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I have some difficulties with understanding the notion of VC dimension.

The following is the number of question I want to answer.

Q: If there is a set $|S|=k$ such that hypothesis space $H$ doesn't shatter it, does it mean that $VC(H)<k$?

Yes. According to the definition if H doesn't shatter the set of size k, it doesn't shatter any possible set of size k, however here we have some set $S$, so there are might other set $S'$ of size $k$ which is shatter by $H$.

Q:if $H_1$ and $H_2$ are two hypothesis spaces and $H_1 \subseteq H_2$ then $VC(H_1) \leq VC(H_2)$?

Yes. Every hypothesis that belongs to $H_1$ are in $H_2$ so the shattered subset of $H_2$ is at least as of $H_1$.

Did I answer it correctly?

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3 Answers 3

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"According to the definition if H doesn't shatter the set of size k, it doesn't shatter any possible set of size k"

-> No, e.g. say your hypothesis space is all straight lines. Then there exist sets of 3 points that can be shattered using this model (any 3 points that are not collinear can be shattered), but some that cannot (3 collinear points).

$H$ = all straight lines:

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Keep in mind that the VC dimension of a hypothesis set $H$ is the most points $H$ can shatter.

Your answer to the second question sounds good.

If you have difficulties with understanding the notion of VC dimension, I strongly recommend CalTech's free machine Learning online course by Yaser Abu-Mostafa Learning from Data (the first 7 lectures).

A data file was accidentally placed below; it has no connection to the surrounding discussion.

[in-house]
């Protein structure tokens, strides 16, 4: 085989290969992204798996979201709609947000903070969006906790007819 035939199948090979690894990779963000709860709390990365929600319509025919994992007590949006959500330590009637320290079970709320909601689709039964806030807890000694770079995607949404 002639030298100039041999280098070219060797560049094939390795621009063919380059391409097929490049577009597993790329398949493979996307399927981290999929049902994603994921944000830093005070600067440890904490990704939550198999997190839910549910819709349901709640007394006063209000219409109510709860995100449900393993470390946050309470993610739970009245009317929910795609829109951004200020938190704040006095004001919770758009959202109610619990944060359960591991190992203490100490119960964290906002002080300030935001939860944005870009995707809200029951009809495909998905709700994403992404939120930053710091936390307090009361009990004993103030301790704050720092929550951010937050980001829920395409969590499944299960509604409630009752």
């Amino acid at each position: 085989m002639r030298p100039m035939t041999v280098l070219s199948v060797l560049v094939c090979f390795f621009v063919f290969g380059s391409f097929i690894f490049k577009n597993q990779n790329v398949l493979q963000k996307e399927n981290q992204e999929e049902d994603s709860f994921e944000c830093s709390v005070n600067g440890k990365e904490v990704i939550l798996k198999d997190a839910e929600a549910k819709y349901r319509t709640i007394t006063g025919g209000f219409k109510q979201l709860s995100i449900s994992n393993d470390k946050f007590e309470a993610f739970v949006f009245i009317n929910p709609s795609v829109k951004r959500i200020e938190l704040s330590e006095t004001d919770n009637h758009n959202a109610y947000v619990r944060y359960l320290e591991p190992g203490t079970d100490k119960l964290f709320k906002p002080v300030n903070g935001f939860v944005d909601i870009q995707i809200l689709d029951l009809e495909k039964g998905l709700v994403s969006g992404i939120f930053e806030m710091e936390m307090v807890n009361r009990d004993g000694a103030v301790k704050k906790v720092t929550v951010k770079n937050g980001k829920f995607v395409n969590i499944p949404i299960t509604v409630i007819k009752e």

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I would answer your each question and try to reason your explanation for the same and then give my explanation.

Q1. If there is a set $|S|=k$ such that hypothesis space H doesn't shatter it, does it mean that $VC(H)<k$?

My answer: It only implies that $VC(H) \le k$. If VC-dimension of a concept class is $d$, then one should not be able to shatter any set of size greater than d i.e. $d+1$ and above. Since you could not shatter a set of size $k$, hence VC-dimension should only be $k-1$ or less.

Q2. if $H1$ and $H2$ are two hypothesis spaces and $H1⊆H2$ then $VC(H1)≤VC(H2)$?

Myanswer: Your answer and explaination is absolutely correct for this one.

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Well... but then there also exist sets of four points that can be shattered, e.g.

0 0

1 1

or

0 0

1 0

So what's the difference? You may say ok, but you can find a set of four points that cannot be shattered, but also in the case of three points you can do the same (three aligned points like 010).

I would put it like this. The VC dimension of a classification machine is larger or equal to n if at least an arrangement of n points exists that can be classified without errors for any labeling of the n points. It is equal to n if the sentence I have just written holds for every k from 2 to n but not for k = n+1.

Thinking the same thing in terms of dichotomies, a dichotomy in a set of n points is a way of dividing them into two groups, based on the labels or classifications assigned to each point. It does not relate to the physical arrangement of the points, but solely to their labeling. When a classifier like a perceptron can shatter a set of points, it can find boundaries to separate them according to every possible dichotomy.

In a 2D plane, a linear perceptron can shatter up to three points, regardless of how they are arranged. This means it can create boundaries for all possible label combinations. However, it cannot shatter all possible dichotomies of four points, even if you try to arrange it in the best possible way.

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